Something very interesting happened with the sleeve flounces... I really love, like love LOVE them on the dress when it is on the dressform. I really like them when I am moving around but I really DISLIKE them in the photo's when I am just standing still and it is a static image. I knew in myhead that this may be an 'issue' and is all bout my head trash and body image. the flounce sleeves draw attention to my chubby white upper arms. Sounds silly as I write it but it is true. I actually played around with lengths and when I draped them on my arm at a longer length I started having 1990's flashbacks and that was so not a good feeling! LOL!! 
So... I think I will just have to get over my head trash and move on. maybe also do some exercise to firm up those jiggles! 
The slit on the right front shows enough leg to be fun but not indecent :), the Chubby arm is just who I am so I am getting over it and most important the bend over test passed with flying colors and I dont have to worry about inadvertently flashing the boobs!

I have a wedding to go to in April and I think this dress fits the bill perfectly.

Maybe one day, I will finally get around to actually making a real Little Black Dress!

Happy Sewing!
Princess Victoria and I enjoyed a morning at the Garfield Park Conservatory in Chicago!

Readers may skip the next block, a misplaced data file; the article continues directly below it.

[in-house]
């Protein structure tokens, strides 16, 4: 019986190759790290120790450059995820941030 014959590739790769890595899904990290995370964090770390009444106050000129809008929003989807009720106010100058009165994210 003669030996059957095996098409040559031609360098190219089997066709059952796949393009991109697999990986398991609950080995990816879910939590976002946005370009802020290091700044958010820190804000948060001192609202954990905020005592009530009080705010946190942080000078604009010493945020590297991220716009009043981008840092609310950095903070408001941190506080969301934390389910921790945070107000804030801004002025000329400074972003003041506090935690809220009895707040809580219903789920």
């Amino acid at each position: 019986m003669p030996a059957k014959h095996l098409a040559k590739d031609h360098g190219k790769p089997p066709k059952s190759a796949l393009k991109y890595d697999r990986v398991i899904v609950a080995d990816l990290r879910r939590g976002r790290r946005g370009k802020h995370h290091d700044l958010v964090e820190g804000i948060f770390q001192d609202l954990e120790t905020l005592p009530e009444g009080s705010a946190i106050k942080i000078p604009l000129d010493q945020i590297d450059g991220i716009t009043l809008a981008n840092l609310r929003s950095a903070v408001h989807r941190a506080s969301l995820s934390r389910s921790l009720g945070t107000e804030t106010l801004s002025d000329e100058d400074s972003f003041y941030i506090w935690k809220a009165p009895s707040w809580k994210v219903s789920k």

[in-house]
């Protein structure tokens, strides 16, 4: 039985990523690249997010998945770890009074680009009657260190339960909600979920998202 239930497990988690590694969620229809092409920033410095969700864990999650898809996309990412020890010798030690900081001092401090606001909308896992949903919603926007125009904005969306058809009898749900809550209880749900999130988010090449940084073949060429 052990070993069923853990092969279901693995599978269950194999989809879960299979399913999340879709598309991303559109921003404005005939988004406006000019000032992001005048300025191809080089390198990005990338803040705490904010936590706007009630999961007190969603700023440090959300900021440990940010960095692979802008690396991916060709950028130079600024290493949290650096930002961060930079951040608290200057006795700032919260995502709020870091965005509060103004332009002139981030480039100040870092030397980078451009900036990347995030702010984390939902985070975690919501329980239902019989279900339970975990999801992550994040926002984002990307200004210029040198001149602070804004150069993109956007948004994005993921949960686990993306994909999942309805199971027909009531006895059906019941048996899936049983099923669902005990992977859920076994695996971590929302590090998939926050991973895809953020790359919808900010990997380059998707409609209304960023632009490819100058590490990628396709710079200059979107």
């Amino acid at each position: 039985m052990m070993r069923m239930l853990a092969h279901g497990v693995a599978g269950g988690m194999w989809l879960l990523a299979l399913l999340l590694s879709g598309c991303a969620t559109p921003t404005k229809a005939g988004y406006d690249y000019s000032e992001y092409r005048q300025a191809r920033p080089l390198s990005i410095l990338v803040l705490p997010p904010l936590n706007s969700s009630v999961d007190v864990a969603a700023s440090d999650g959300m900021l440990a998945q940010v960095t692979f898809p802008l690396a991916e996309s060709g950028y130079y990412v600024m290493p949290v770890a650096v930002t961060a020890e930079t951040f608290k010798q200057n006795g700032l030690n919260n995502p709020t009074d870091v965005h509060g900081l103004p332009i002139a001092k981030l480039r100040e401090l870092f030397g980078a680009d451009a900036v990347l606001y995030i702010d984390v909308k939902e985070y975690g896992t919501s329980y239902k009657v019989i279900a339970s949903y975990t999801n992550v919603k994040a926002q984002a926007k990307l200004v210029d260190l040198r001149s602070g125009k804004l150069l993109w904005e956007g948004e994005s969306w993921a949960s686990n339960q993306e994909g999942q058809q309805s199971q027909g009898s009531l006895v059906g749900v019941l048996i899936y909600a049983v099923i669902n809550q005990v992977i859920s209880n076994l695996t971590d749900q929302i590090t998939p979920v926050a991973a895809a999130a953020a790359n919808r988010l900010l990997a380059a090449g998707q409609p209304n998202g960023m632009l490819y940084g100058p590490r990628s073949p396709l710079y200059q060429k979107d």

Monday, March 12, 2018

Pink draped dress

One of the sketches that I had done for In The Sketchbook was done from an idea that came to me when I draped some of my fabric on my dress form.
It all started when my lovely friend Wendy from Couture Counsellor gave me 2 sets of opera gloves for Christmas. A beautiful hot pink stretch satin pair and a black lace pair. The pink was the most perfect shade of pink for me, it was MY color!!

Wendy and I at the Lyric Opera House

I took those gloves home and went right to my fabric closet and ran those pink gloves up against my hanging fabric and BAM!  Hot pink silk dupioni and hot pink and black lace on  netting jumped out at me. I really had no idea what I wanted to do with them just that I wanted to use them.
My new opera gloves along with several options of fabrics that I pulled from my fabric collection.

 So I draped them on my dress form and let them take their time in talking to me. Thinking about the free form draping workshop that I did with Sarah Veblen, I was inspired to look over my notes and photos from that workshop. Then I decided to just let my fingers play with the lace fabric. No right, no wrong, no  judgement, just playing. I ended up with the lace draped as one single long piece, with tucks around the body from front to back on each side, I then wrapped the silk around the top to simulate a bodice.